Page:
The aim of the project is to save this important Grade II* listed school from continuing dereliction, by restoring, refurbishing and reusing the building and playground site. In order to facilitate heritage and community use, the present scheme retains the whole of the main school building, including the later Victorian schoolroom addition, and the full area of the historic playground.
The scheme will use the restored and refurbished historic school and its grounds to celebrate the Wilderspin legacy, develop educational and heritage programmes for schools and the public, and provide facilities for community use.
The restored School will house the reconstructed Wilderspin Schoolroom, a Victorian Classroom for use by schools, and various support facilities including the Wilderspin Exhibition, multi-purpose community facilities, and visitor services. The scheme also allows for a reconstruction of the Wilderspin playground.
An adjacent building will be brought back into complementary use for meetings and community activities.
The proposals drawings, together with those showing the building as existing are included at subsequently Appendix "Jn
Through links with other facilities and attractions in the area, and with other school heritage centres in the UK and abroad, the project will draw on a wide audience and also contribute strongly to local and regional tourism.
The proposal therefore offers substantial heritage and community
benefit to the town, the wider community, and tourists and visitors
from the UK and abroad.
2.00 Development of the Project
its closure in 1978, the School and its grounds have deteriorated and
it has been identified as a Building at Risk
by North Lincolnshire Council's Conservation Section and by English
Heritage. The Queen Street School Preservation Trust and Barton
Civic Society have worked for many years to save this building
because of its historical and architectural importance and
its potential to enhance community life, the town's heritage, and
appearance of the Conservation Area. By the early 1990's public
opinion was demanding a resolution to the problem of the school's
neglect. As a result of public interest, the Queen Street
The Mission Statement of the Queen Street School Preservation Trust is:
"To restore the former Queen Street School and find sufficient end uses to ensure its long term viability as celebration of the life and work of Samuel Wilderspin, for the benefit of the people of Barton upon Humber and elsewhere."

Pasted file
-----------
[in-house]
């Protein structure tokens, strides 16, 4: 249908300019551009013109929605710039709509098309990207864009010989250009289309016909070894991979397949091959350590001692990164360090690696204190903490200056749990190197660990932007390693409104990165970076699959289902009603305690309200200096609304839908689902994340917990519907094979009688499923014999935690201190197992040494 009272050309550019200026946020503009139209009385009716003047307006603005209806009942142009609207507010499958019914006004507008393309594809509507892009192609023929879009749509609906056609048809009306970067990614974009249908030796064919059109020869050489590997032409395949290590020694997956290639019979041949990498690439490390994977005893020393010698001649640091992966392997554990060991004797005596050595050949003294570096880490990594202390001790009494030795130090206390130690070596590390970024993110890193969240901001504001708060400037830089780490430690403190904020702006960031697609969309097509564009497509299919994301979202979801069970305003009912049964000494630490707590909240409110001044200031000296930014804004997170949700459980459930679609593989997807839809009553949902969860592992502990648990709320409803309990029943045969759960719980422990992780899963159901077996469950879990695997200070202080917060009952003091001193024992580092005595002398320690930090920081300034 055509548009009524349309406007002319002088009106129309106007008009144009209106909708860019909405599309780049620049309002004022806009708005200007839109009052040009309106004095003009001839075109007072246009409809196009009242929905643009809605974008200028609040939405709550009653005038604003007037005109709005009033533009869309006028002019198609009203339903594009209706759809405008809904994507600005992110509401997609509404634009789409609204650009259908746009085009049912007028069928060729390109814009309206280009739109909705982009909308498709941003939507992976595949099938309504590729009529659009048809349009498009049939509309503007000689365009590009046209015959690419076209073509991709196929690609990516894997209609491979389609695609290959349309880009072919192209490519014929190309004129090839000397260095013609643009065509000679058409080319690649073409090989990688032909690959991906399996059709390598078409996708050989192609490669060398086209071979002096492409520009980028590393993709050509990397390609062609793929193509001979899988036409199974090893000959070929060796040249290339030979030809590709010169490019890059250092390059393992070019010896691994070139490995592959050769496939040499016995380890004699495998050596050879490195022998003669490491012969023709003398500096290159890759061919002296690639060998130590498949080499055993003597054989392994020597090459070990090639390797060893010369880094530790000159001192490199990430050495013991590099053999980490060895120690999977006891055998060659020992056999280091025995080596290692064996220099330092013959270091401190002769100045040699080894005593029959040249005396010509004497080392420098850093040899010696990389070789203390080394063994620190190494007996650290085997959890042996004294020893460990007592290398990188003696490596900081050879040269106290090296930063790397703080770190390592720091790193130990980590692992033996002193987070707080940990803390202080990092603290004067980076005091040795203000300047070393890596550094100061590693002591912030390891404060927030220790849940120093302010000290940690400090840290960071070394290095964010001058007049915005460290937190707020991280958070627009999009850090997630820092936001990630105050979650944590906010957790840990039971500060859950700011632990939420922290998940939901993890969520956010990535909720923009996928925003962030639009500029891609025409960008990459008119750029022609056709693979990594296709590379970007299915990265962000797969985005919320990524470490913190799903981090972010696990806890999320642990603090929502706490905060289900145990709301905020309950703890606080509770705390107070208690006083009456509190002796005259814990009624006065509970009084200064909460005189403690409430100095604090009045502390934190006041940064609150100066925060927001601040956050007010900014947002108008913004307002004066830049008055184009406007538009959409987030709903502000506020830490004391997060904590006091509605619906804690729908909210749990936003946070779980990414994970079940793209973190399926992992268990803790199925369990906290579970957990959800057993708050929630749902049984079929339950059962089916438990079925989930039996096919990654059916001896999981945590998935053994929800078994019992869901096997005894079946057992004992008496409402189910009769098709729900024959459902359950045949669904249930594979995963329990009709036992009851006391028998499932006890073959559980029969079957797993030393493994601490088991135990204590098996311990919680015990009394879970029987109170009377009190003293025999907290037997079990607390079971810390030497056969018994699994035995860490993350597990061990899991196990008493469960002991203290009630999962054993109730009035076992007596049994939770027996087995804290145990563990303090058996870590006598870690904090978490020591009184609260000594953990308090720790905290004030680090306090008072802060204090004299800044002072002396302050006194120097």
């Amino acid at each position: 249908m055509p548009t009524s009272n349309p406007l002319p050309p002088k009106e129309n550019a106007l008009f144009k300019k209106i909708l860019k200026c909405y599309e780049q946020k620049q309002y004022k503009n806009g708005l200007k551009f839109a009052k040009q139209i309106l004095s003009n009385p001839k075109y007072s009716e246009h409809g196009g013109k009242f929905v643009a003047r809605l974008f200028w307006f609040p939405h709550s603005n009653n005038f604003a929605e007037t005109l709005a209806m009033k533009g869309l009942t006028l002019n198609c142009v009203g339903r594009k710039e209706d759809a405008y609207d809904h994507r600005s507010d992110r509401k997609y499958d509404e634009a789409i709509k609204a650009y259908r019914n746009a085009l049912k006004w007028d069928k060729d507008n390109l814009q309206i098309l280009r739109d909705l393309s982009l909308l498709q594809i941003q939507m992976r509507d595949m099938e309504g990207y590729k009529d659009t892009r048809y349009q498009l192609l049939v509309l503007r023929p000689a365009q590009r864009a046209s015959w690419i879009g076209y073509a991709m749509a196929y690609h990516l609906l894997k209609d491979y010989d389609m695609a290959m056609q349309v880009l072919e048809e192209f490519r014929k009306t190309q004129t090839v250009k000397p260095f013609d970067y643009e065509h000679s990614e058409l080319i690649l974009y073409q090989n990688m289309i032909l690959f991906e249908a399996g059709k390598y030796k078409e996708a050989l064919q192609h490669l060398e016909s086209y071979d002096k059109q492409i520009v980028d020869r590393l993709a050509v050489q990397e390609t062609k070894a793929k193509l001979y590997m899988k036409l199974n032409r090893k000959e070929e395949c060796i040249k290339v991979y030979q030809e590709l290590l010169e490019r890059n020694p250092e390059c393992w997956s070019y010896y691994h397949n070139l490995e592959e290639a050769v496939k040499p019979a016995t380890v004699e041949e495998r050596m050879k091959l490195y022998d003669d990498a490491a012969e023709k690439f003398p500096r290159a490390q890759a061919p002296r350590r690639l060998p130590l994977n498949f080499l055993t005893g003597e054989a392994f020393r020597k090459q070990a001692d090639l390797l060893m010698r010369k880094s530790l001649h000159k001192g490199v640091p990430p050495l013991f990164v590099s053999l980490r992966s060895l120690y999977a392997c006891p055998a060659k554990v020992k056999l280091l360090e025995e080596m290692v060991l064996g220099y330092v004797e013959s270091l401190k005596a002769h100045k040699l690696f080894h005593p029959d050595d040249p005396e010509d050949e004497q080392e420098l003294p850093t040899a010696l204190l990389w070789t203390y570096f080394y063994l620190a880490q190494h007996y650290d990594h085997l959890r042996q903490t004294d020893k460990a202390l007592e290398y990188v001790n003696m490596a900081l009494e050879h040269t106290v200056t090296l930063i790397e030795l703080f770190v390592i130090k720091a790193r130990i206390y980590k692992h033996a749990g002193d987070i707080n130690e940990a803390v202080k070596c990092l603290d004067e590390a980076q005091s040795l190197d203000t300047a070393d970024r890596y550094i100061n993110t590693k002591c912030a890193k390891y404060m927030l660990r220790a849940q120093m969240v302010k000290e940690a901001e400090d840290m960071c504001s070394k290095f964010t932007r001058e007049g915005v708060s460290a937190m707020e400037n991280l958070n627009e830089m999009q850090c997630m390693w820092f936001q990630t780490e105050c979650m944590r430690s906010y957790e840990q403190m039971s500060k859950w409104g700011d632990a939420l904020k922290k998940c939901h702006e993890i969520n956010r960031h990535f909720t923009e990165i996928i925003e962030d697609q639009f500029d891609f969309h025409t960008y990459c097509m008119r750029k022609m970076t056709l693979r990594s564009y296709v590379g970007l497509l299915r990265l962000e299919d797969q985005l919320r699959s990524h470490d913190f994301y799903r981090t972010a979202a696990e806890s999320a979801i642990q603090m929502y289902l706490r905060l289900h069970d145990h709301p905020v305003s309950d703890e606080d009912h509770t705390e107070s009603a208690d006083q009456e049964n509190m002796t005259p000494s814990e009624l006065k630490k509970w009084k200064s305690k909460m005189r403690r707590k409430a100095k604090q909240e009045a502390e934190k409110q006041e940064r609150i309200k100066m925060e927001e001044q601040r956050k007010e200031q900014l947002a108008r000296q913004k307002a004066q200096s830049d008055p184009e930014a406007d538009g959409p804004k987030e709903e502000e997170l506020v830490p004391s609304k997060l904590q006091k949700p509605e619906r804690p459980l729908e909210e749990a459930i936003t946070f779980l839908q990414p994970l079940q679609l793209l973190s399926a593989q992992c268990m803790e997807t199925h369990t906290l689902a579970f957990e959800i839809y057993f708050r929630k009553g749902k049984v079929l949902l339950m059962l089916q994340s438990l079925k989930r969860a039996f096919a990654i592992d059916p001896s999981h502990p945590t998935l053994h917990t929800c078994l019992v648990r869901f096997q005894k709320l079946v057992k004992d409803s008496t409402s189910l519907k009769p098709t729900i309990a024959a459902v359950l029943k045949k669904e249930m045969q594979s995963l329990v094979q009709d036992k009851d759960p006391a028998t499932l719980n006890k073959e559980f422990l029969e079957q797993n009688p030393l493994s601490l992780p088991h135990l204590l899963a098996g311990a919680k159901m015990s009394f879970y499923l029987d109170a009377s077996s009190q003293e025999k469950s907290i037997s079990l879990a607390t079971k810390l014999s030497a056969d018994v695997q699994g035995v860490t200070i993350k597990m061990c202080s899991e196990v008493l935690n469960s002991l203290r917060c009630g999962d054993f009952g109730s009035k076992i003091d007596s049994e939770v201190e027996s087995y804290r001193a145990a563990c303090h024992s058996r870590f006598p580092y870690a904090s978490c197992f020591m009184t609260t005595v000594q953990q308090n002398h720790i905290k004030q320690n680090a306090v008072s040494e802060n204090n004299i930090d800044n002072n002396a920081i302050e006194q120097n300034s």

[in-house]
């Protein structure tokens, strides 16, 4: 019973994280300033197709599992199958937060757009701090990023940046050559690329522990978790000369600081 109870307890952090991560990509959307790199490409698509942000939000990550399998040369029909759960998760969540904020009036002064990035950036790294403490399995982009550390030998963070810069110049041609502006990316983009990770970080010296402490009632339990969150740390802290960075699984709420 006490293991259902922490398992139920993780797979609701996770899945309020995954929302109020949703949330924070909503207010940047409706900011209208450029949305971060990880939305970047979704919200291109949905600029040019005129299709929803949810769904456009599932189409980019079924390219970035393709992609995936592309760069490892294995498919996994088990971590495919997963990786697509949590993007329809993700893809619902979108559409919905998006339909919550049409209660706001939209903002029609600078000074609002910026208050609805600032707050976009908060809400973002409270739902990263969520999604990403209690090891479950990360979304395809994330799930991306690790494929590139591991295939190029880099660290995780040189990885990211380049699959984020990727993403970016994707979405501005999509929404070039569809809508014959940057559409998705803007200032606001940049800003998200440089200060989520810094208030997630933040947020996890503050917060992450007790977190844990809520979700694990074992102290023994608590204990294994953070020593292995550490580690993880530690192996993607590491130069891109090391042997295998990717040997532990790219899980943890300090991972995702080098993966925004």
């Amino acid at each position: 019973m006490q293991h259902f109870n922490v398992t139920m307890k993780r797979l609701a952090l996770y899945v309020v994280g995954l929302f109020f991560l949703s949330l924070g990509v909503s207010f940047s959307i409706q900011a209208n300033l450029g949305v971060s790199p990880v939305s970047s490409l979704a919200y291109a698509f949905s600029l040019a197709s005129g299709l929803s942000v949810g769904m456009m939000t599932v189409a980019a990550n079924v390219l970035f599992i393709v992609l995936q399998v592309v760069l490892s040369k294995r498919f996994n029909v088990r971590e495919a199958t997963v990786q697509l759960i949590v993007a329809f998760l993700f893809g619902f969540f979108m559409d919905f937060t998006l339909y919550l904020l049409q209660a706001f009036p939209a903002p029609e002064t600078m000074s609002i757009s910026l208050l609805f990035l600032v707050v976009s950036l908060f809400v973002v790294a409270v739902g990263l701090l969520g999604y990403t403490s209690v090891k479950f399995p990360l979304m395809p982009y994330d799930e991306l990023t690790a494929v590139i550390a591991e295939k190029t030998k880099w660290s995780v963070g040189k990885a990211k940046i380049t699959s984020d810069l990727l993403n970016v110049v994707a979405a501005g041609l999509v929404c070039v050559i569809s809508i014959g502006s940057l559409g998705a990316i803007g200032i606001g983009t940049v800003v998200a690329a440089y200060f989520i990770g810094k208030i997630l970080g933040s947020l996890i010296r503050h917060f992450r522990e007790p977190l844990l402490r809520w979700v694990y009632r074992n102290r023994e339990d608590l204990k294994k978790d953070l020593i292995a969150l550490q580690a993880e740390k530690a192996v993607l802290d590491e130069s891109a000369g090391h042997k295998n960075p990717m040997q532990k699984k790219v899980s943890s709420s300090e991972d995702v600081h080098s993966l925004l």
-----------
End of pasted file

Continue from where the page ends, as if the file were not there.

In 1998 the Trust joined forces with other partners - Barton Civic Society, Barton Town Council, Barton Regeneration Partnership and North Lincolnshire Council - to make the Mission Statement a reality. The Trust is now spearheading the project.
These plans progressed to a scheme involving some demolition of the structure, and building a new library and Community Learning and Information Centre on the playground behind the School,, whilst the School itself, reduced in size, would have a heritage use, including a Victorian School Experience and historic displays. Planning consent was granted in 2003. However, lack of funding for the project has necessitated a revision of the scheme in order to secure funding for the historic building and rescue it from further costly deterioration. The result is the present heritage and community-based scheme, focusing on the historic school and playground. The Trust appointed Elden Minns & Co. Ltd. as conservation architects in March 2004.
This scheme will see the restoration and rehabilitation of the school buildings and playground area for heritage, educational and community uses that are compatible with the heritage of the School and its site. This will provide sustainable and appropriate uses for the benefit of the School building and its site, the historic town centre, the local community and wider national and international community.
save and conserve the building through repair, restoration and appropriate
re-use, and through promotion of its community and historic
value within the town, region and country.
Queen Street School Heritage Project will achieve these aims through
a comprehensive scheme for restoration and sympathetic
and sustainable re-use. The main objectives of the scheme